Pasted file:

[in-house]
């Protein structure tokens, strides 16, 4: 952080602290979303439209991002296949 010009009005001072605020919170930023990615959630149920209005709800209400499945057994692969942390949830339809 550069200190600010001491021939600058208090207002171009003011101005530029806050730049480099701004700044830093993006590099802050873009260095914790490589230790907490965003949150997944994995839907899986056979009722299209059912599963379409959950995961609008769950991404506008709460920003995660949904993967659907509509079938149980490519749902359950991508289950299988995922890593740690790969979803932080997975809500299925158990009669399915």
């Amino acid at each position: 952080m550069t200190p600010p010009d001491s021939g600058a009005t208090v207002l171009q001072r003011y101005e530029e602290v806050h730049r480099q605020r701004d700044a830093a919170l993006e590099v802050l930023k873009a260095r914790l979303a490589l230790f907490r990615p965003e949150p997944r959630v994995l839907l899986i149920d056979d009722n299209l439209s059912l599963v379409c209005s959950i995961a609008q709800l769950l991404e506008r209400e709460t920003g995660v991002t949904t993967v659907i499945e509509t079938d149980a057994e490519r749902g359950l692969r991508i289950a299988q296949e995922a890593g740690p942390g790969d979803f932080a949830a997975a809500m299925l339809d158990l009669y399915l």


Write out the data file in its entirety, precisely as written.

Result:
[in-house]
């Protein structure tokens, strides 16, 4: 952080602290979303439209991002296949 010009009005001072605020919170930023990615959630149920209005709800209400499945057994692969942390949830339809 550069200190600010001491021939600058208090207002171009003011101005530029806050730049480099701004700044830093993006590099802050873009260095914790490589230790907490965003949150997944994995839907899986056979009722299209059912599963379409959950995961609008769950991404506008709460920003995660949904993967659907509509079938149980490519749902359950991508289950299988995922890593740690790969979803932080997975809500299925158990009669399915």
């Amino acid at each position: 952080m550069t200190p600010p010009d001491s021939g600058a009005t208090v207002l171009q001072r003011y101005e530029e602290v806050h730049r480099q605020r701004d700044a830093a919170l993006e590099v802050l930023k873009a260095r914790l979303a490589l230790f907490r990615p965003e949150p997944r959630v994995l839907l899986i149920d056979d009722n299209l439209s059912l599963v379409c209005s959950i995961a609008q709800l769950l991404e506008r209400e709460t920003g995660v991002t949904t993967v659907i499945e509509t079938d149980a057994e490519r749902g359950l692969r991508i289950a299988q296949e995922a890593g740690p942390g790969d979803f932080a949830a997975a809500m299925l339809d158990l009669y399915l």